Simpson’s Paradox

I found a really cool visual explanation of Simpson’s Paradox on the Wikipedier.

Informally, Simpson’s Paradox states that, if you and I are competing, and I do better than you in category A, and I also do better than you in category B, my overall score for both categories combined could actually be worse than yours. The Wikipidia article gives a real-life example:

“In both 1995 and 1996, [David] Justice had a higher batting average […] than [Derek] Jeter; however, when the two years are combined, Jeter shows a higher batting average than Justice.”

And there’s also a famous legal case about Berkeley’s admission rates for women from the 70’s, where they were sued because the overall admission rate was lower for women than for men. Turns out that if you break it down by department, each department actually had a higher admission rate for women.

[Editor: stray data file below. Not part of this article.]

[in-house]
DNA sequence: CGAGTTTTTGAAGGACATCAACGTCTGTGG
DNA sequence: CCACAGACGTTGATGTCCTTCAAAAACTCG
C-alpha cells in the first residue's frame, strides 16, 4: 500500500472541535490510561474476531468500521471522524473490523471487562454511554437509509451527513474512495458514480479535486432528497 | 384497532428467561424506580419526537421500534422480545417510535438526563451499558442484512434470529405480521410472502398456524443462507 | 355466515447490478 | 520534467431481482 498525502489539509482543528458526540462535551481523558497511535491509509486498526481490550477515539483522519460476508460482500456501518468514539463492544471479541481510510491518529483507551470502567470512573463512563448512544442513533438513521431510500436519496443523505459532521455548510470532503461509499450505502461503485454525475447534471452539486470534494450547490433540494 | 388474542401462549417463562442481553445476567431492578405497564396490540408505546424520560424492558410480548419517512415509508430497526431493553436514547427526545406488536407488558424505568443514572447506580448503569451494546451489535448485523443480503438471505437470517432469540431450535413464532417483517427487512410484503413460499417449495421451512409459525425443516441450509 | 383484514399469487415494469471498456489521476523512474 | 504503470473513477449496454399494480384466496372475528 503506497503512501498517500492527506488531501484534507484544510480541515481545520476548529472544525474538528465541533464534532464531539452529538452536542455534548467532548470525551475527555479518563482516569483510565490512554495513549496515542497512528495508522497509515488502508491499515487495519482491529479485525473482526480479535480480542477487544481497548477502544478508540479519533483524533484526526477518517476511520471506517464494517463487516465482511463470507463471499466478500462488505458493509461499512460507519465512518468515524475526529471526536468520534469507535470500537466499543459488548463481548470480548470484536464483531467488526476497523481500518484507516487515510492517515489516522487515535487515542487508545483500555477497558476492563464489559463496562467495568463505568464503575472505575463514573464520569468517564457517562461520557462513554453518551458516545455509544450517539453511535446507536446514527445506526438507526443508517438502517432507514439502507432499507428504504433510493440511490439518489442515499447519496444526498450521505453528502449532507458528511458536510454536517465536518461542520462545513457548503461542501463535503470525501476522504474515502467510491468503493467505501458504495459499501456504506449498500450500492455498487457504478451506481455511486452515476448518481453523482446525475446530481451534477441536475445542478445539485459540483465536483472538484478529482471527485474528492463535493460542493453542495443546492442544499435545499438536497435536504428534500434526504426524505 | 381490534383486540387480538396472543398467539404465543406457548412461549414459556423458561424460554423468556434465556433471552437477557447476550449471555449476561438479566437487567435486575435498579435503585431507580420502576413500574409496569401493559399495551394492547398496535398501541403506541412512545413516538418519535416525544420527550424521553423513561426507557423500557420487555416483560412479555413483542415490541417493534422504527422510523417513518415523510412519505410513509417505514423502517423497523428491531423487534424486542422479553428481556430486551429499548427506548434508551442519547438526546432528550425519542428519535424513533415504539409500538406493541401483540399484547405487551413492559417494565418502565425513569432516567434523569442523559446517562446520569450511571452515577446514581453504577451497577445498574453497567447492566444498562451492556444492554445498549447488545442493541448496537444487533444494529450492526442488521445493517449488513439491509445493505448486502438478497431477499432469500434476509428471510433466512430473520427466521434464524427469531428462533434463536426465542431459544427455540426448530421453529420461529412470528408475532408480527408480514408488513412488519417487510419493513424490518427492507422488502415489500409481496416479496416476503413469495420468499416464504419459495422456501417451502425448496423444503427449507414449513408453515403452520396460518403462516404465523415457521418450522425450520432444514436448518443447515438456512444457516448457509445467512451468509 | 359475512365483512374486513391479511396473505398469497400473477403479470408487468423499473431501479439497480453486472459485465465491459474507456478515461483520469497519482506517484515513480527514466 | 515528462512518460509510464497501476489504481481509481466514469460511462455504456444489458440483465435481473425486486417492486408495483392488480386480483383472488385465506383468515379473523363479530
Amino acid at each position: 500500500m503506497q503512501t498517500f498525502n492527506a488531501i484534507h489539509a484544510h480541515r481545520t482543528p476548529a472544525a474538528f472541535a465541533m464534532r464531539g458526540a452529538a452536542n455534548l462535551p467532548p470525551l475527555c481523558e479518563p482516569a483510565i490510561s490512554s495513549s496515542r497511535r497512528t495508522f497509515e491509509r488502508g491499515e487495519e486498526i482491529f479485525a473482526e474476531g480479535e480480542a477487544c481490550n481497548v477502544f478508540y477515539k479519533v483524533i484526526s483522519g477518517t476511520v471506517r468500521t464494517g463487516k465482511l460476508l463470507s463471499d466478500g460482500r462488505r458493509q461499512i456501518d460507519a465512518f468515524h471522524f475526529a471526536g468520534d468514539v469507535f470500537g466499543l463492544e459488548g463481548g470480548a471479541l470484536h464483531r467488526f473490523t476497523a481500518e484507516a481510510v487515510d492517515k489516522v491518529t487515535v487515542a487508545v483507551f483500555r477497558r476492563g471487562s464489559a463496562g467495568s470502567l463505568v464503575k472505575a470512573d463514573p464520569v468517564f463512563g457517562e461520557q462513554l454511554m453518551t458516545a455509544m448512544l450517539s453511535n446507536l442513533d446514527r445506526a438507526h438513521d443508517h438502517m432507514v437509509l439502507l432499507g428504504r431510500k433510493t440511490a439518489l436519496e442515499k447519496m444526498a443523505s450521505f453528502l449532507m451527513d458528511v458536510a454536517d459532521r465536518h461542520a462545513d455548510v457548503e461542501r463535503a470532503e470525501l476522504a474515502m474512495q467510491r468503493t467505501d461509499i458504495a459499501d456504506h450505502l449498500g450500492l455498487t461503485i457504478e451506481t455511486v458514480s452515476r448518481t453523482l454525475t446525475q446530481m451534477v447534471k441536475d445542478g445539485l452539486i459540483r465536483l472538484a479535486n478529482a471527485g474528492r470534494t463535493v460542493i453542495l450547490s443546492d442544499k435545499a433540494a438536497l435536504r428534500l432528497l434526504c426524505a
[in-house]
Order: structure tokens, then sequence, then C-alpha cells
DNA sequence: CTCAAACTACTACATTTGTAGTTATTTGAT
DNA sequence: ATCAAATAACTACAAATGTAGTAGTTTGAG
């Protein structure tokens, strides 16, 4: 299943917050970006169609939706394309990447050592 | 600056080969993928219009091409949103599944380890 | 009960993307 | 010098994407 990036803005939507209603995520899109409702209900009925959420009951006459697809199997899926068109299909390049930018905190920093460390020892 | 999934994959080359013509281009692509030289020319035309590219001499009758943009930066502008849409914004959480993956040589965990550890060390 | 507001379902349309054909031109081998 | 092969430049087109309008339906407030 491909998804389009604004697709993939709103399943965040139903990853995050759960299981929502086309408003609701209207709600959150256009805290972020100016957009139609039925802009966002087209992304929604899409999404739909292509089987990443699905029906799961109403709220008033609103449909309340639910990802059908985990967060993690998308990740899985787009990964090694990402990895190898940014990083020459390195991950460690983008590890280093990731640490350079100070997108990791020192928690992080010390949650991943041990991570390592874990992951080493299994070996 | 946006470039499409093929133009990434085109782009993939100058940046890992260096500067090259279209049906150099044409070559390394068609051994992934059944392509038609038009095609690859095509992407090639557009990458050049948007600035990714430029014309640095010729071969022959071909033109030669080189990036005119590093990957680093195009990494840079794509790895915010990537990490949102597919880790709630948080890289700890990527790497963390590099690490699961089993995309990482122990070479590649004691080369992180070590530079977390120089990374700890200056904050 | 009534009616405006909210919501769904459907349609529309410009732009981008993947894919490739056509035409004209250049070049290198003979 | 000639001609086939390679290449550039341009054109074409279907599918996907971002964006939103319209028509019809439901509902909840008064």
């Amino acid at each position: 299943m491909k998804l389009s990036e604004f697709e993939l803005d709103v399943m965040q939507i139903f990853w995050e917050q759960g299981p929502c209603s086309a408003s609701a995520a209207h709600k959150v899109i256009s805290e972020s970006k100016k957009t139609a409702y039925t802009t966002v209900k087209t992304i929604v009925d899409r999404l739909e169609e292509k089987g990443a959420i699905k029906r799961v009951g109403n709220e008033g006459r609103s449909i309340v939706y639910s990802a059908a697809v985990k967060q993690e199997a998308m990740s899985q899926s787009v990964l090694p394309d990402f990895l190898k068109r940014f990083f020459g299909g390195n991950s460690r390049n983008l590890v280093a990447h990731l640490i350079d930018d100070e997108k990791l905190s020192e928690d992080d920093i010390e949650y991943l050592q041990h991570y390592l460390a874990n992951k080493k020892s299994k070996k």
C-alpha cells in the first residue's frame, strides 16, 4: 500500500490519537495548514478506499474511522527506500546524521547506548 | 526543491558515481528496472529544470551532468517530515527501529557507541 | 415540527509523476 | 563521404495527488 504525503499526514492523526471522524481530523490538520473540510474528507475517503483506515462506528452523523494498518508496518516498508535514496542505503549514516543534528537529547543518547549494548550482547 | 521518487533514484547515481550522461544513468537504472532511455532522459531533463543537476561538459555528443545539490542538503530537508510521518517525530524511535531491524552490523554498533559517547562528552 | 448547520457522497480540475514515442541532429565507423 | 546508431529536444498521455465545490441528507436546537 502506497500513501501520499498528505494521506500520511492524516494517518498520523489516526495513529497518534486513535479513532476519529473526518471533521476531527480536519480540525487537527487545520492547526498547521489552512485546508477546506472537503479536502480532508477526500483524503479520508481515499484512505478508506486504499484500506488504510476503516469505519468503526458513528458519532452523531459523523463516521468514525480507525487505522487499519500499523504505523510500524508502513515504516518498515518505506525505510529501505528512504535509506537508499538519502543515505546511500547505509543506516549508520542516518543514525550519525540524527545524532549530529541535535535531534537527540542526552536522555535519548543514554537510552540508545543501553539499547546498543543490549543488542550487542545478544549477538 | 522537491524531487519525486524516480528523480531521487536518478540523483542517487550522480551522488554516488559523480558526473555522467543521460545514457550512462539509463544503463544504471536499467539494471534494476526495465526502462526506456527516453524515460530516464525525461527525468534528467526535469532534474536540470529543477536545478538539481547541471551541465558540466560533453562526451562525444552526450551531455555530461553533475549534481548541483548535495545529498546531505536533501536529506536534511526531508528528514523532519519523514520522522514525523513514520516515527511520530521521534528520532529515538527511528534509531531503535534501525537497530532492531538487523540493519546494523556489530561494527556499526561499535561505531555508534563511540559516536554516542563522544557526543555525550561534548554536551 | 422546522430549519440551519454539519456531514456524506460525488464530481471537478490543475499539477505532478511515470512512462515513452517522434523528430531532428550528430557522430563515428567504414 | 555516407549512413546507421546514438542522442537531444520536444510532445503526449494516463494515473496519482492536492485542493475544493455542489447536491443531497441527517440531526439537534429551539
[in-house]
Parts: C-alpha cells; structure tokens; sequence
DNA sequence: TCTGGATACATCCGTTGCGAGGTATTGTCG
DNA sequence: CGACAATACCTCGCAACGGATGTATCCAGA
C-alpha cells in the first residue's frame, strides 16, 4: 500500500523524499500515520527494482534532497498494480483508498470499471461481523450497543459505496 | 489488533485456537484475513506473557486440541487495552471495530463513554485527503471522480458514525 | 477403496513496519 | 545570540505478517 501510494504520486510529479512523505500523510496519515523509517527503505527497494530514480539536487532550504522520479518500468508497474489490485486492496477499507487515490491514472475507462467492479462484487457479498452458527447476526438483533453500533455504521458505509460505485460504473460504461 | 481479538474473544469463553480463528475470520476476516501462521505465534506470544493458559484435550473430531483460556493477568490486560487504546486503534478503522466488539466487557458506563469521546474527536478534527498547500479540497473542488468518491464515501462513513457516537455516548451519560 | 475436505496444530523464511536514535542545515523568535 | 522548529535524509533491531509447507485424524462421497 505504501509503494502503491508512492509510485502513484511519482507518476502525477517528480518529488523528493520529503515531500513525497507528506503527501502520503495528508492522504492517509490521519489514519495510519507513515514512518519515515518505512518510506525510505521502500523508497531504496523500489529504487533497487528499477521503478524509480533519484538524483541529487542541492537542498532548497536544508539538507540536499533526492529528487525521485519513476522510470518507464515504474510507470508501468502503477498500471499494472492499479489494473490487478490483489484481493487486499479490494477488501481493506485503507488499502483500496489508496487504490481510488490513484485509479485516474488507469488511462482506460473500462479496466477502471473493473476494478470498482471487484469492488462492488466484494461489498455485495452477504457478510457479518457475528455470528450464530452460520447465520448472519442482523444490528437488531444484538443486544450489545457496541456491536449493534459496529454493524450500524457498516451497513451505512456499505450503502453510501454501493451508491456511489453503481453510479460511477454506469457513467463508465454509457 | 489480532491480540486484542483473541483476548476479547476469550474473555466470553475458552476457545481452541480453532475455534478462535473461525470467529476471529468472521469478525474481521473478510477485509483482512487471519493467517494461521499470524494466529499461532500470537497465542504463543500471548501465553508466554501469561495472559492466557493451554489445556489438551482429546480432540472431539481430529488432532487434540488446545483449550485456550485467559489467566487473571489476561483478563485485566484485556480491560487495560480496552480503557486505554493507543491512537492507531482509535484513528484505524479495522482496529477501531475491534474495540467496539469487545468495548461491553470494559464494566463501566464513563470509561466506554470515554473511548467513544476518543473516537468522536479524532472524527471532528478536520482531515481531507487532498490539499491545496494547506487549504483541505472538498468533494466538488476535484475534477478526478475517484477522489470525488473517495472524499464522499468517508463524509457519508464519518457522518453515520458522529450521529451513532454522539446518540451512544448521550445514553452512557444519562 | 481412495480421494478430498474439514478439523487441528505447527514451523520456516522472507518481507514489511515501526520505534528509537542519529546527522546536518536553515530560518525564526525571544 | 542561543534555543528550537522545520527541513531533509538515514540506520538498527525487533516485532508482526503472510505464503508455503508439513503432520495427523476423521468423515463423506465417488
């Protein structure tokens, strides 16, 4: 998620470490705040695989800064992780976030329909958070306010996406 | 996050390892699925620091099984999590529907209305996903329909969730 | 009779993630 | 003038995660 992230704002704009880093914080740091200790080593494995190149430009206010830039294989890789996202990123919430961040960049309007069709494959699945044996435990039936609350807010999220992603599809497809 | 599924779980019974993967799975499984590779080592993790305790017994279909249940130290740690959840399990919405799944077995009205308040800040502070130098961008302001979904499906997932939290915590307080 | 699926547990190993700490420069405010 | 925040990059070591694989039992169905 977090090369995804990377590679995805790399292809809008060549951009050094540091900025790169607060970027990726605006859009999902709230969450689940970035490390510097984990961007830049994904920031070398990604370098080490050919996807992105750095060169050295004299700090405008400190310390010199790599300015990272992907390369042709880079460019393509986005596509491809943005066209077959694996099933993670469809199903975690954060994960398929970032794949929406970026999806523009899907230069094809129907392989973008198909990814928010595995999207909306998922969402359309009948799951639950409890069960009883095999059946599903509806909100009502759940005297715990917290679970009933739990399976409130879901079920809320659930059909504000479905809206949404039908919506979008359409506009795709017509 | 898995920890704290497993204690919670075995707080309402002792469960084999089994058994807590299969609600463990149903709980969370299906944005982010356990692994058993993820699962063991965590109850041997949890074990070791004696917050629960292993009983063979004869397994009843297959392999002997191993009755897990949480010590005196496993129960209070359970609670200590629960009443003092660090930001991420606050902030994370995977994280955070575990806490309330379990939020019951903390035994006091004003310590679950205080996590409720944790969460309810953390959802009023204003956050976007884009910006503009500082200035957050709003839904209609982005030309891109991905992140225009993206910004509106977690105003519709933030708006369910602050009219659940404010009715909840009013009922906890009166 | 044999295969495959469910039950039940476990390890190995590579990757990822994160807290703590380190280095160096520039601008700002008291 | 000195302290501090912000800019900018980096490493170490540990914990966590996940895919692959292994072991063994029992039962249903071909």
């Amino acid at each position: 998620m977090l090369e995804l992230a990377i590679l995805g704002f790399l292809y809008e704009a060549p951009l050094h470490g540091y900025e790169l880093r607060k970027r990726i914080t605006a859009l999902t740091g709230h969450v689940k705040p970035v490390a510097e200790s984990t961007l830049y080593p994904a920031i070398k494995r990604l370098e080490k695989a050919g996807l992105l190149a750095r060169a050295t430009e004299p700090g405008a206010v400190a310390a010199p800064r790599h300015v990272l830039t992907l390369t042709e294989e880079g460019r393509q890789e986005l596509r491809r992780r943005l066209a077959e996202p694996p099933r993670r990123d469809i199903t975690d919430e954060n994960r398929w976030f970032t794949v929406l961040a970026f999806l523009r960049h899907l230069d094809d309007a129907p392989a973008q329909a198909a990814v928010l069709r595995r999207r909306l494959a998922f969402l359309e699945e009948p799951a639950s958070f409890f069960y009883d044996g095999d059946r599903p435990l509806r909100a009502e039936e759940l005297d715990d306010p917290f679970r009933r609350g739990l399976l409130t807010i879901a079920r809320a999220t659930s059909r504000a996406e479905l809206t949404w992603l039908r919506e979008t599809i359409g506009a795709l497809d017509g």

This all sounds crazy until you stare at the picture above for a while. The slopes of the lines are the percentages. Both solid blue vectors have smaller slopes than their corresponding solid red vectors, but when you add the them (shown as a dashed lines), the blue vectors have a bigger slope.

What the picture really makes clear is that a ratio or a percentage is not a complete description of the situation. Knowing a percentage is equivalent to knowing the angle of a vector without knowing its magnitude. You can see from the picture that this isn’t a weird corner case; there are many choices for the second blue vector that would have the same result.

It’s been probably 10-12 years since I learned about Simpson’s Paradox in some undergrad stats class. Now I finally really understand it.

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